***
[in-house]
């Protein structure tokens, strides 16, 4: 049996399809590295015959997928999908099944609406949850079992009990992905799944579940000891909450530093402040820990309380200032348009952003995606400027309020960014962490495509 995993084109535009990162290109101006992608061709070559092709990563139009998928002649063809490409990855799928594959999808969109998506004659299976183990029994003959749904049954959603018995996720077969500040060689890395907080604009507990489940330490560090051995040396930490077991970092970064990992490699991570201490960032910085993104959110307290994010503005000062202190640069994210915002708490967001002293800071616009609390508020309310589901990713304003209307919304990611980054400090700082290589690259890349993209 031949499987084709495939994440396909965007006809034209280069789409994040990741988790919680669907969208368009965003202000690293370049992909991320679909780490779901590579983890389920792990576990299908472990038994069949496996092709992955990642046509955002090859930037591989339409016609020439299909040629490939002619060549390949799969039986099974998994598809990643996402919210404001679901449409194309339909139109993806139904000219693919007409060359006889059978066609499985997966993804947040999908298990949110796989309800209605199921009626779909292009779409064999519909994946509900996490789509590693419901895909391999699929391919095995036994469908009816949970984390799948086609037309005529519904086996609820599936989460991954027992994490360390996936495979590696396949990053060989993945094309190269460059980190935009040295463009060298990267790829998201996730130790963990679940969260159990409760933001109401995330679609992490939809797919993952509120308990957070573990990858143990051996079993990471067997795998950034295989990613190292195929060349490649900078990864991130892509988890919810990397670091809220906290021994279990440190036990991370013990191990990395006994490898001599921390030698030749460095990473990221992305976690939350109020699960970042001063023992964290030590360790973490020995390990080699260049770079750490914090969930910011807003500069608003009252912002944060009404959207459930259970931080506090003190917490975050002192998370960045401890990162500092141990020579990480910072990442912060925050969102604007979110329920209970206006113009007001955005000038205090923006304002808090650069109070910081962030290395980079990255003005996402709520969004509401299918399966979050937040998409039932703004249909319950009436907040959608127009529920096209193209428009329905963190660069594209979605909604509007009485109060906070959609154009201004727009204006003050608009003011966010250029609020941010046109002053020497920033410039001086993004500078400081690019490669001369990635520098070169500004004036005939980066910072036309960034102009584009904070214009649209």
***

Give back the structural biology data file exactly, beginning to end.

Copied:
[in-house]
């Protein structure tokens, strides 16, 4: 049996399809590295015959997928999908099944609406949850079992009990992905799944579940000891909450530093402040820990309380200032348009952003995606400027309020960014962490495509 995993084109535009990162290109101006992608061709070559092709990563139009998928002649063809490409990855799928594959999808969109998506004659299976183990029994003959749904049954959603018995996720077969500040060689890395907080604009507990489940330490560090051995040396930490077991970092970064990992490699991570201490960032910085993104959110307290994010503005000062202190640069994210915002708490967001002293800071616009609390508020309310589901990713304003209307919304990611980054400090700082290589690259890349993209 031949499987084709495939994440396909965007006809034209280069789409994040990741988790919680669907969208368009965003202000690293370049992909991320679909780490779901590579983890389920792990576990299908472990038994069949496996092709992955990642046509955002090859930037591989339409016609020439299909040629490939002619060549390949799969039986099974998994598809990643996402919210404001679901449409194309339909139109993806139904000219693919007409060359006889059978066609499985997966993804947040999908298990949110796989309800209605199921009626779909292009779409064999519909994946509900996490789509590693419901895909391999699929391919095995036994469908009816949970984390799948086609037309005529519904086996609820599936989460991954027992994490360390996936495979590696396949990053060989993945094309190269460059980190935009040295463009060298990267790829998201996730130790963990679940969260159990409760933001109401995330679609992490939809797919993952509120308990957070573990990858143990051996079993990471067997795998950034295989990613190292195929060349490649900078990864991130892509988890919810990397670091809220906290021994279990440190036990991370013990191990990395006994490898001599921390030698030749460095990473990221992305976690939350109020699960970042001063023992964290030590360790973490020995390990080699260049770079750490914090969930910011807003500069608003009252912002944060009404959207459930259970931080506090003190917490975050002192998370960045401890990162500092141990020579990480910072990442912060925050969102604007979110329920209970206006113009007001955005000038205090923006304002808090650069109070910081962030290395980079990255003005996402709520969004509401299918399966979050937040998409039932703004249909319950009436907040959608127009529920096209193209428009329905963190660069594209979605909604509007009485109060906070959609154009201004727009204006003050608009003011966010250029609020941010046109002053020497920033410039001086993004500078400081690019490669001369990635520098070169500004004036005939980066910072036309960034102009584009904070214009649209």